For the pitchers of the modern era, a 20-win season is an aberration.
For R.A. Dickey, a knuckleballer, everything is an aberration.
Dickey’s Cy Young campaign was nine wins and 96 strikeouts superior to anything he’d ever done before in his career. As excited as Jays fans were that he was coming to Toronto, they had to know that, even if Dickey wasn’t closing in on 40, moving from the NL to the AL, with his worst numbers coming in domes, on artificial turf, the simple fact that he is a knuckleballer meant they shouldn’t expect anything to happen twice.
Honestly, I don’t think most Jays fans expected Dickey to deliver another 20-win season in 2013. That said, I don’t think most thought he’d post a mid-4.00 ERA with a career high in home runs, either.
So the question is, with all the hype and expectations that swirled around Dickey when he came to the Jays — not to mention the $5 million he’s making this year plus the $24 million he’s owed over the next two — has he delivered, or has he been a bust?
Depends on how you look at it. Dickey is experiencing the lowest ground ball rate of his career, and Rogers Centre has not been kind to his fly balls as reflected in his home runs per fly ball totals.
His strikeouts-to-walks ratio is nowhere close to what it was last year, but, again, we’re comparing to a Cy Young season. If you believe Dickey was supposed to win 20 games for the Jays, well, it doesn’t matter what other stats I show you. You’ll think he’s a bum, and you’ll flinch every time you hear the names Noah Syndergaard or Travis d’Arnaud mentioned in a highlight package.
However, if you compare Dickey to the rest of the short-lived 2013 Toronto Blue Jays starting rotation, he’s been a success by default since he’s one of only two of those starters who remains in action — the other being Mark Buehrle.
In fact, last week, in an attempt to test a supposition involving a starting pitcher’s zone percentage, strike percentage and non-intentional walk rates as it correlates to getting injured (the theory by Billy Beane that pitchers who don’t throw strikes get injured more frequently because of bad mechanics, more pitches thrown, inefficiency, etc.) I could only measure Buehrle and Dickey, as no other Jays pitchers had thrown more than 120 innings.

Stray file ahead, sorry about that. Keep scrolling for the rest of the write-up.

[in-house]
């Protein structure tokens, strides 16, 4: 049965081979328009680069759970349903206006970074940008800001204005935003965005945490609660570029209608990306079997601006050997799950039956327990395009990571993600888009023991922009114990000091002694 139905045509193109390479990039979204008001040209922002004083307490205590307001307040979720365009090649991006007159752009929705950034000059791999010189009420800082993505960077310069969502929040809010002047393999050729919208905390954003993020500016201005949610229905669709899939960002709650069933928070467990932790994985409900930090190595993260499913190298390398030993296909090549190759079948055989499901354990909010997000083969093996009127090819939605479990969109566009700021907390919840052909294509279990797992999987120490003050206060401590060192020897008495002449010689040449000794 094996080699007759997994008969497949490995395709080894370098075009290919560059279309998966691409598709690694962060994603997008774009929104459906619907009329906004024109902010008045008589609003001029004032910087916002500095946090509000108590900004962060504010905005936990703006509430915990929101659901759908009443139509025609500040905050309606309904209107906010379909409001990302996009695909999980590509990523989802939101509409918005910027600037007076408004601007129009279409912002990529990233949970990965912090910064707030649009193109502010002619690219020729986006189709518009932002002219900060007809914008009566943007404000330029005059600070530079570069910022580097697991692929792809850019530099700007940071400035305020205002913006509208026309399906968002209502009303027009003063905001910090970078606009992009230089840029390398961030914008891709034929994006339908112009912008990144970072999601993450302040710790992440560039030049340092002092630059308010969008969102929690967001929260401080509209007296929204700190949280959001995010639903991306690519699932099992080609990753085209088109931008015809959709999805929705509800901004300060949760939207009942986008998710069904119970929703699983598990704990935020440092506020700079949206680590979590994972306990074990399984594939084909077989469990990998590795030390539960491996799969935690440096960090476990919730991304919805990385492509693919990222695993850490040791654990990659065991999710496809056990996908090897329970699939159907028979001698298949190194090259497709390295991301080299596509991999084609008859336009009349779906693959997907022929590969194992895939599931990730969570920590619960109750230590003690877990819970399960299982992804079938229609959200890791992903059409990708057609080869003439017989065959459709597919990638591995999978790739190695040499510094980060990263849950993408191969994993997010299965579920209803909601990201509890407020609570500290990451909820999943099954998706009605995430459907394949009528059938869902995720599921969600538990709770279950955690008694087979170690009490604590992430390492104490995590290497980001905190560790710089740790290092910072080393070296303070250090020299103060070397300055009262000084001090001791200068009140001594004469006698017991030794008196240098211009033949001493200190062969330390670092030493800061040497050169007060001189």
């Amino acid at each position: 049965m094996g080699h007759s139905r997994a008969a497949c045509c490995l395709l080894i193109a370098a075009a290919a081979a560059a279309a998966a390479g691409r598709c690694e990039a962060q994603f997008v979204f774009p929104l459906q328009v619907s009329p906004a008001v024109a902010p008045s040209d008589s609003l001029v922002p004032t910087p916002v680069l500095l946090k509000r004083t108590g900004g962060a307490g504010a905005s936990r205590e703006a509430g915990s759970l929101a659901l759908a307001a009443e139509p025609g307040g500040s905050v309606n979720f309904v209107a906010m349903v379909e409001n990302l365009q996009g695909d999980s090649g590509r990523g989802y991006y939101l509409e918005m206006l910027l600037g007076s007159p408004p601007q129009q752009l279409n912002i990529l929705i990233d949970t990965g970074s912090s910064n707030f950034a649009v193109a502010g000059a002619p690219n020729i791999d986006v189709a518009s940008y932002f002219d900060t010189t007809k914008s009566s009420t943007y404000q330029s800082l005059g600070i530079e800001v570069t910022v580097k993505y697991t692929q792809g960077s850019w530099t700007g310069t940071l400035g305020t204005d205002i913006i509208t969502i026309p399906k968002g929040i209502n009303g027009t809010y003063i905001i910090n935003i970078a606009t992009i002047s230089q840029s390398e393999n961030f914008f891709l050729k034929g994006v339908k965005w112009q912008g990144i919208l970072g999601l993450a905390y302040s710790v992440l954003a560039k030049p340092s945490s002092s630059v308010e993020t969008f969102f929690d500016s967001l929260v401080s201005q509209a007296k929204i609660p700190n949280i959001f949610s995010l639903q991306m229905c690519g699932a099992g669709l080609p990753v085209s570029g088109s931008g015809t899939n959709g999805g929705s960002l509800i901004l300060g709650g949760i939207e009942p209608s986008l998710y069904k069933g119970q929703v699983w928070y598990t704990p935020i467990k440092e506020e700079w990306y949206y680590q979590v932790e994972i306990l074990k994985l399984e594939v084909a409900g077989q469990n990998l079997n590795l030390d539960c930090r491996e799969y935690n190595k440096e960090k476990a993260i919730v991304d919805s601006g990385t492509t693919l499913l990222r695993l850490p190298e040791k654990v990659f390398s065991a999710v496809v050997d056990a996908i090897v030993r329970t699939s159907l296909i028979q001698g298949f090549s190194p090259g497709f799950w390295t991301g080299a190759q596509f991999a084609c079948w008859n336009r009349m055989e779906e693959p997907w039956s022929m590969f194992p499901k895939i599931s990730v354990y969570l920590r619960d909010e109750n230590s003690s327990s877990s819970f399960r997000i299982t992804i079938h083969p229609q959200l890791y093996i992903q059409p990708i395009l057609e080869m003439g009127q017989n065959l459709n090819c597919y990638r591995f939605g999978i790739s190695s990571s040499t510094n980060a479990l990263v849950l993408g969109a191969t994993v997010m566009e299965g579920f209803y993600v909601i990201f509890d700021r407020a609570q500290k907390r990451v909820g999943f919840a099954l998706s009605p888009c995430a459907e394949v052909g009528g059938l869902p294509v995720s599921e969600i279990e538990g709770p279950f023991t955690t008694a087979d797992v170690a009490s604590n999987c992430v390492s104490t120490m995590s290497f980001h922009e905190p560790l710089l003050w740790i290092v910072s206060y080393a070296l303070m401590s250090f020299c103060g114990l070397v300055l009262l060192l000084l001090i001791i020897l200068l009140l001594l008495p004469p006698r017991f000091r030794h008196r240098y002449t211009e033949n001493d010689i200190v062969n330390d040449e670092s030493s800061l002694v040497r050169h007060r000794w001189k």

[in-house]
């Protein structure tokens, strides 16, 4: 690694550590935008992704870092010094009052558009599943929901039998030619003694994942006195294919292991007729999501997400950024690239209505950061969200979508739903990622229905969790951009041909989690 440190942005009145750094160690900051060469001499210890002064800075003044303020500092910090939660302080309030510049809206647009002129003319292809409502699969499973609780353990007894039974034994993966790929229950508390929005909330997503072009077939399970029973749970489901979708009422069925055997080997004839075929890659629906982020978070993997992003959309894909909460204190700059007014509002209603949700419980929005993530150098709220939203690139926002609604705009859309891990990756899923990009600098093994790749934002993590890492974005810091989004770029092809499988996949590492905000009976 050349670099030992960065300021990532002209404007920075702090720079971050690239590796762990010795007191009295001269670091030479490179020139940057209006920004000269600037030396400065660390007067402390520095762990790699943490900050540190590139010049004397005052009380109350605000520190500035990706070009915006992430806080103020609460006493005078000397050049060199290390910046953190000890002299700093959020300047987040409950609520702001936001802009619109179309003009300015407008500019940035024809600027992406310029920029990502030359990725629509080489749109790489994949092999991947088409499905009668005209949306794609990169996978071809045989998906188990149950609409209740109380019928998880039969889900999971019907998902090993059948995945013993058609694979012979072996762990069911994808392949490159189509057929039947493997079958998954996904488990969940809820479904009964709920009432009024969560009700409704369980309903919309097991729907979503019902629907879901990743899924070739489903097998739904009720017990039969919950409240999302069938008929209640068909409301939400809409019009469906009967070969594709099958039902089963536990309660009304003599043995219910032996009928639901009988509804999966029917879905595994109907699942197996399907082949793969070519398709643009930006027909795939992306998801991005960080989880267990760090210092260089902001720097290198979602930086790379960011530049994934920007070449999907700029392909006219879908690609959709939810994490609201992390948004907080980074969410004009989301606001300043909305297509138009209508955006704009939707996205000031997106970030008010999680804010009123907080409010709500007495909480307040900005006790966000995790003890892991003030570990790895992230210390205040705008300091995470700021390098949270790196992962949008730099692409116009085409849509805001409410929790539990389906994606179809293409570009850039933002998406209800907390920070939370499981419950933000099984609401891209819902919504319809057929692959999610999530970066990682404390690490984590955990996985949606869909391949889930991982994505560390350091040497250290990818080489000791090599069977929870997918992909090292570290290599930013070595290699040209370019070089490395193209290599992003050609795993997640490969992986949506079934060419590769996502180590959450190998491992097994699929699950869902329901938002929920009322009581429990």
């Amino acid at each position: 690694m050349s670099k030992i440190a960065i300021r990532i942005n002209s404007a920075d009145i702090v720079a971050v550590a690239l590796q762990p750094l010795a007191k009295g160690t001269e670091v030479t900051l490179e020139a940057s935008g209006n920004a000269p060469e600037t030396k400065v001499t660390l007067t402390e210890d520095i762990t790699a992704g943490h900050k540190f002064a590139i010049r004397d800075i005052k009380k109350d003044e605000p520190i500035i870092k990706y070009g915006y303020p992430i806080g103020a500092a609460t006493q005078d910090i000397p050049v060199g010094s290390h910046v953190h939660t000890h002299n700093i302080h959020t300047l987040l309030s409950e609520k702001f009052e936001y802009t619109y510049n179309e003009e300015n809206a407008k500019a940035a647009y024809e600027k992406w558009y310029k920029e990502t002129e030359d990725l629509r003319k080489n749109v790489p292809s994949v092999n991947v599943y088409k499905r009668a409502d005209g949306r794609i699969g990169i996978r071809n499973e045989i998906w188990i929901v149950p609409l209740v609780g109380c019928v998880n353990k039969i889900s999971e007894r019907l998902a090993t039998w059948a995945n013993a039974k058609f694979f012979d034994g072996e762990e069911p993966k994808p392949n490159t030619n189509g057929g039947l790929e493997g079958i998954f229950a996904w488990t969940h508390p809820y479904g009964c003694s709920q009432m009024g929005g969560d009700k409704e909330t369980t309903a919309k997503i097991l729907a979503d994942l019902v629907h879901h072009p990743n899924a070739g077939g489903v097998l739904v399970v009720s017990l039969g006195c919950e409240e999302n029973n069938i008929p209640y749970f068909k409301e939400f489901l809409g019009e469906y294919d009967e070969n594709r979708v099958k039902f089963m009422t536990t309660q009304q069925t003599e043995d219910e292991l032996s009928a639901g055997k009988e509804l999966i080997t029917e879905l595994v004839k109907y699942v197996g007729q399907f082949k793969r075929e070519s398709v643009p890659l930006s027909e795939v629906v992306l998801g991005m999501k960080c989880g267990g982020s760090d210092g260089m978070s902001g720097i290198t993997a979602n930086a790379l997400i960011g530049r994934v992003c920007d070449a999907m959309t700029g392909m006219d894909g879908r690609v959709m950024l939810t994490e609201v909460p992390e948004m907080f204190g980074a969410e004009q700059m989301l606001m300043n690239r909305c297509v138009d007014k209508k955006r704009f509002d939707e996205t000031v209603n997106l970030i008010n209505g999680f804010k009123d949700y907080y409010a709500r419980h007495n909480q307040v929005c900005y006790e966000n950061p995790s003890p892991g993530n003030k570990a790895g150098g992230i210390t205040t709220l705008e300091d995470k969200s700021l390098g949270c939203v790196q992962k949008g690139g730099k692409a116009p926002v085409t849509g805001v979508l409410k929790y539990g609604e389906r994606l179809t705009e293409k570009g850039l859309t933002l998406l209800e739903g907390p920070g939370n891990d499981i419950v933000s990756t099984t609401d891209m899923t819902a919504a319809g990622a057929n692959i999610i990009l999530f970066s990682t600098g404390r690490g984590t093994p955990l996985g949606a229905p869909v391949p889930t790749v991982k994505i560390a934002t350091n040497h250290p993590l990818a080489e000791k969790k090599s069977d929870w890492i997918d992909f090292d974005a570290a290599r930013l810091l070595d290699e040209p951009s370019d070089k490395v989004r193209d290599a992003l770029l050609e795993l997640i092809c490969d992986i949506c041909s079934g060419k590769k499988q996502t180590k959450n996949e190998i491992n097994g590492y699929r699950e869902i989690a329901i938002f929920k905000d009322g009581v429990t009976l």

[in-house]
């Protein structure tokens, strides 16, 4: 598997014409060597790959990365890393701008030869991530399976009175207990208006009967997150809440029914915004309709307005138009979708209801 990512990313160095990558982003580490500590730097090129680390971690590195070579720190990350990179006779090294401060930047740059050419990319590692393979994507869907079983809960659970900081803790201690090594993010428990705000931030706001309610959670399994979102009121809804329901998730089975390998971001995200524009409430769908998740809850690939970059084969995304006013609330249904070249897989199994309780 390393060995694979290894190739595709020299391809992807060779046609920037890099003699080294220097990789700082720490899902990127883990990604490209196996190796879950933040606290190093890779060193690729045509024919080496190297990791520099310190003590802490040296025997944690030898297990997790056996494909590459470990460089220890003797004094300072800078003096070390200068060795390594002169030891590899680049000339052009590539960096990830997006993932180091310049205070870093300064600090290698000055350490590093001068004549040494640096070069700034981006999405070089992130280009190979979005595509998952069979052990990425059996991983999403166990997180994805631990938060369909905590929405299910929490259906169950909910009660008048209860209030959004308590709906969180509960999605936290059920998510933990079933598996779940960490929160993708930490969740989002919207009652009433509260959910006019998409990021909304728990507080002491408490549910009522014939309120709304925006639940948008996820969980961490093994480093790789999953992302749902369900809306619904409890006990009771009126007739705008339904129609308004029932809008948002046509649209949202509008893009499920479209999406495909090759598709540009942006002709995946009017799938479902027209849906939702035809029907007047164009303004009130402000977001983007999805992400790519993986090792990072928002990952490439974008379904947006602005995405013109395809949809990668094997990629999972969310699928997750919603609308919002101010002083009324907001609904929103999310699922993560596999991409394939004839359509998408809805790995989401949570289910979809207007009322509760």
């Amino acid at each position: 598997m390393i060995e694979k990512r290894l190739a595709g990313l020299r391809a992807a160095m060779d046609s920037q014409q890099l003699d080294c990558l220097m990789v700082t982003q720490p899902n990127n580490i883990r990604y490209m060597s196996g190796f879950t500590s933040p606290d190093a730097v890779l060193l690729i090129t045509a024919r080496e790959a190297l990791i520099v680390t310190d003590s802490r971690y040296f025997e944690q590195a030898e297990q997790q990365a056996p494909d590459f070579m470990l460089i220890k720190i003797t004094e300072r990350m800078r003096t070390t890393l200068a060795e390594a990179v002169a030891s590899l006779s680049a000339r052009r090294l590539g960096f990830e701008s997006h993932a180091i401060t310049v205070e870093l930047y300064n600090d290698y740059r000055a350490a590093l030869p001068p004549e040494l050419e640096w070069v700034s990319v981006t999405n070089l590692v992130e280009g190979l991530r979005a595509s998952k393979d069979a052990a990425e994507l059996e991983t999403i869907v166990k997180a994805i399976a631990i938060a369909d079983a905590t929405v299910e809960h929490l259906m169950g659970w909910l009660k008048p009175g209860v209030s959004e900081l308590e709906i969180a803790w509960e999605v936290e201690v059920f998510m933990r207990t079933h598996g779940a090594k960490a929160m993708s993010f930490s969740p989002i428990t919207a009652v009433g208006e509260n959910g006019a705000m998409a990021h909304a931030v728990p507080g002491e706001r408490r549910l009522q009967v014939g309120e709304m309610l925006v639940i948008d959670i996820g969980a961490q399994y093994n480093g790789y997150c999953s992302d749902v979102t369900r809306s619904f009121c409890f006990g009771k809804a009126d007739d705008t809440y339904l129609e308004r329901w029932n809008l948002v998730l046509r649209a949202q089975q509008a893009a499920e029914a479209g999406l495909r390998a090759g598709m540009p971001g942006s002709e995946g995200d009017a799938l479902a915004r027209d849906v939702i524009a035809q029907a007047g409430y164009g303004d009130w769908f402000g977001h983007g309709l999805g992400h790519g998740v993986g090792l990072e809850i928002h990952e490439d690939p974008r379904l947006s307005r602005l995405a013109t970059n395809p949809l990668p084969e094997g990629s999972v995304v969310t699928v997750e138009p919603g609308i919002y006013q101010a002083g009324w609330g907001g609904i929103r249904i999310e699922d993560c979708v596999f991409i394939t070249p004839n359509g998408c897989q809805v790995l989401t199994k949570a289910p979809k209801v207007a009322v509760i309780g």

Esmil Rogers has, as of this Sunday, just passed the 120-innings mark, but he wasn’t part of the rotation when the season started.
The rotation was supposed to be Brandon Morrow, Josh Johnson, Dickey, Buehrle, and J.A. Happ. Three of them were injured. Two of them, Morrow and Johnson, were supposed to be staff aces alongside Dickey. Of them, Johnson was to pitch so well he’d price himself out of the Blue Jays reach come the end of 2013. Johnson now has a 6.20 ERA and has given up a career-high 24 more hits than innings pitched and will most likely hit free agency without receiving a qualifying offer from the Jays.
If you’ve been following the Jays this season, you already know their rotation is a mess and they set the bar so low anyone who gets an occasional out and doesn’t leave the mound with a broken arm while doing it looks good by default.
Even so, Dickey stacks up to the rest of the league rather well. Consider that his 197 innings thrown so far this season rank him fifth in all of baseball in innings thrown by a starting pitcher. He also ranks 30th in strikeouts against 150 possible starters comparisons.
Only Adam Wainwright, Clayton Kershaw, Cole Hamels and James Shields are on pace to throw more innings than Dickey.
That said, while those pitchers are only edging out Dickey by a few innings, they are beating him handily in almost every other category, including WHIP, ERA, strikeouts and WAR.
Yet, here’s the often missing factor in analyzing Dickey, or any Jays pitcher this season: The Jays are fourth in MLB in errors and tied for second last in fielding percentage (a-less-than-comprehensive stat, I admit, but worth noting here since the Jays have rolled out an inferior defence most of the year).
Finally, when you stop to consider that the Jays starting pitching ranks 3rd worst in all of baseball in innings pitched by starting pitchers, just above the Astros and Mariners, I think it’s plain to see that Dickey’s performance this year has not been a bust for the Blue Jays. He’s gone less than six innings in only three starts this season, and less than five innings only once.
I also think the 200-plus innings he’s on pace to throw are worth his $5-million salary for this season. Actually, it’s a steal at that price considering the Jays are paying Rickey Romero $7.5 million for, to date, 4.1 innings of work with two losses. Dickey has won 12 games — the most of any Jays starter so far this year.